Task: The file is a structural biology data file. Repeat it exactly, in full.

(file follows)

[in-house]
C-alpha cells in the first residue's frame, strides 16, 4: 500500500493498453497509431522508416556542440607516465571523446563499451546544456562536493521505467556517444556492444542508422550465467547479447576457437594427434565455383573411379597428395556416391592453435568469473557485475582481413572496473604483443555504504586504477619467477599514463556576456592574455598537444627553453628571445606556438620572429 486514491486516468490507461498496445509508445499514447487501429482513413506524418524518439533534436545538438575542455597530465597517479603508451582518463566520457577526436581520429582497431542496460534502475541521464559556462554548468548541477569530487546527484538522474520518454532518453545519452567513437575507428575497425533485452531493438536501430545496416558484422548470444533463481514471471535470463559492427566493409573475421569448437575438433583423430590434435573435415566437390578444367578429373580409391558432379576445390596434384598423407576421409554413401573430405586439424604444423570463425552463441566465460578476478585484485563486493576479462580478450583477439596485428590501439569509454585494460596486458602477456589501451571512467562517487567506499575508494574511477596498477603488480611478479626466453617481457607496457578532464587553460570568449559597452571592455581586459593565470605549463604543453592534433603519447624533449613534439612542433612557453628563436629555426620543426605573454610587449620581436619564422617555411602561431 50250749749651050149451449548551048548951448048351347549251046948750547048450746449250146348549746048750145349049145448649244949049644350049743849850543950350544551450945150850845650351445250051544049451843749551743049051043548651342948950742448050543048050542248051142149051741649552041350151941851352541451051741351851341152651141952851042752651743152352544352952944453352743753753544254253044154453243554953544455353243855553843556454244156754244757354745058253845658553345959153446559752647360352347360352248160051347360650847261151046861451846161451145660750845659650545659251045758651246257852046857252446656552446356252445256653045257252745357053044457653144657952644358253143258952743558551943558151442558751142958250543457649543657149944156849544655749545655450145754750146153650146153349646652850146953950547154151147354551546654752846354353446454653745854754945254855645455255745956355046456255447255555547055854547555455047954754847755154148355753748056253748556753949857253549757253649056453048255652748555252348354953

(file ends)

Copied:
[in-house]
C-alpha cells in the first residue's frame, strides 16, 4: 500500500493498453497509431522508416556542440607516465571523446563499451546544456562536493521505467556517444556492444542508422550465467547479447576457437594427434565455383573411379597428395556416391592453435568469473557485475582481413572496473604483443555504504586504477619467477599514463556576456592574455598537444627553453628571445606556438620572429 486514491486516468490507461498496445509508445499514447487501429482513413506524418524518439533534436545538438575542455597530465597517479603508451582518463566520457577526436581520429582497431542496460534502475541521464559556462554548468548541477569530487546527484538522474520518454532518453545519452567513437575507428575497425533485452531493438536501430545496416558484422548470444533463481514471471535470463559492427566493409573475421569448437575438433583423430590434435573435415566437390578444367578429373580409391558432379576445390596434384598423407576421409554413401573430405586439424604444423570463425552463441566465460578476478585484485563486493576479462580478450583477439596485428590501439569509454585494460596486458602477456589501451571512467562517487567506499575508494574511477596498477603488480611478479626466453617481457607496457578532464587553460570568449559597452571592455581586459593565470605549463604543453592534433603519447624533449613534439612542433612557453628563436629555426620543426605573454610587449620581436619564422617555411602561431 50250749749651050149451449548551048548951448048351347549251046948750547048450746449250146348549746048750145349049145448649244949049644350049743849850543950350544551450945150850845650351445250051544049451843749551743049051043548651342948950742448050543048050542248051142149051741649552041350151941851352541451051741351851341152651141952851042752651743152352544352952944453352743753753544254253044154453243554953544455353243855553843556454244156754244757354745058253845658553345959153446559752647360352347360352248160051347360650847261151046861451846161451145660750845659650545659251045758651246257852046857252446656552446356252445256653045257252745357053044457653144657952644358253143258952743558551943558151442558751142958250543457649543657149944156849544655749545655450145754750146153650146153349646652850146953950547154151147354551546654752846354353446454653745854754945254855645455255745956355046456255447255555547055854547555455047954754847755154148355753748056253748556753949857253549757253649056453048255652748555252348354953